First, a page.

Burping Babies & Wobbly Transitions
I had successfully delayed re-entry into my new world as an upgraded combo of Ministry Wife + Ministry Mom long enough. A month after delivering our first baby girl my intentional season of respite was evaporating and it was time for me to attempt to re-join my husband on the evangelistic field, complete with the added challenges that accompanied traveling with an infant. For seven years, my husband and I had been traveling full-time together, savoring each opportunity God brought our way to minister together. While he was the primary preacher, God was using us in music ministry together, which included recording projects, altar ministry, and a lot of one-on-one encouragement with pastors and their spouses each week. The years had flown by so quickly that we looked up and five years were behind us, triggering the idea of adding to our family soon.
I will never forget that first weekend as I loaded up all the baby gear into the car, carefully packing the diaper bag for every potential emergency situation. On the road trip to the church, it suddenly occurred to me: "How am I going to go to the platform to sing with Chresten now that I have a baby en tow?" A quick discussion ensued, just as we were pulling up to the church's parking lot, about the logistics of leaving the infant and carrier next to the pastor's wife (whom I had never met) for the few moments I would be needed on the platform. Prayerfully the church's pianist could cover the altar ministry session as it would be next to impossible to successfully navigate that with an infant carrier next to the piano bench.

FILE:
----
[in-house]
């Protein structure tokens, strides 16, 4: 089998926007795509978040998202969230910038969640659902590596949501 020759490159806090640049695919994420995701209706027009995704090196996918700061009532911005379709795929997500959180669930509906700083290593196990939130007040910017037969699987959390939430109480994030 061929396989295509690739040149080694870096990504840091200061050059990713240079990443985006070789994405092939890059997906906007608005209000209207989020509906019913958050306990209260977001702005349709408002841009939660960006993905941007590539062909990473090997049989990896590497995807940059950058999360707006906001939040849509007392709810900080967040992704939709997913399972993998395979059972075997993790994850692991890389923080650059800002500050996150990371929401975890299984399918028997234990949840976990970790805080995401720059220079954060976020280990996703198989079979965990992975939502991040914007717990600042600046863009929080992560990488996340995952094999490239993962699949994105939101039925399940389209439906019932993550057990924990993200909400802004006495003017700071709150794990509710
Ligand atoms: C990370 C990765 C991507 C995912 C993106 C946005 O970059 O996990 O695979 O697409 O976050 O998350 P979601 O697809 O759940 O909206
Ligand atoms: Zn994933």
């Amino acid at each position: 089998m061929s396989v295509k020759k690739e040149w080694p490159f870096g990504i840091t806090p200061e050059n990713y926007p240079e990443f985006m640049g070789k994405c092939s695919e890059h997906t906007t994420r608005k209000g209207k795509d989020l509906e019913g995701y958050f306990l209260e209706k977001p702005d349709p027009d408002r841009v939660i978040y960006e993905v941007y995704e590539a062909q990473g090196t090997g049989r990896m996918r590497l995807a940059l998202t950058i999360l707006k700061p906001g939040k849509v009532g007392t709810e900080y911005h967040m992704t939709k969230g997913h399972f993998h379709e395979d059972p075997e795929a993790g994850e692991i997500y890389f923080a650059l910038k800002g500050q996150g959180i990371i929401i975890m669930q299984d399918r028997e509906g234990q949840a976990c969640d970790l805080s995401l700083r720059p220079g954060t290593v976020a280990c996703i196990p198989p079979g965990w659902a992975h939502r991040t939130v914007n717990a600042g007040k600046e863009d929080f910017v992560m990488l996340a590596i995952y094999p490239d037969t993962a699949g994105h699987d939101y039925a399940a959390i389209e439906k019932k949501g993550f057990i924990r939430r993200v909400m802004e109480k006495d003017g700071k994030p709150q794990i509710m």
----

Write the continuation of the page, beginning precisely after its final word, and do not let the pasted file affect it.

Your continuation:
The service progressed fluidly and, gratefully, the pastor's wife was already an experienced grandmother, fully competent to hold a bottle in our baby's mouth while I filled my ministry slot. However, with a month-old baby who has acid reflux, you have to find a private space to feed and burp her because she's going to cry when she feeds. That quiet spot in a strange church for me was the small Sunday School office I discovered while roaming the hallways. Long story short, within a few moments' time the offering committee converged on the office and a "seasoned" woman greeted me. The next thing I knew she had snatched my baby from my arms, firmly threw her over her shoulder and pounded the baby's back to demonstrate the proper way to burp my own child.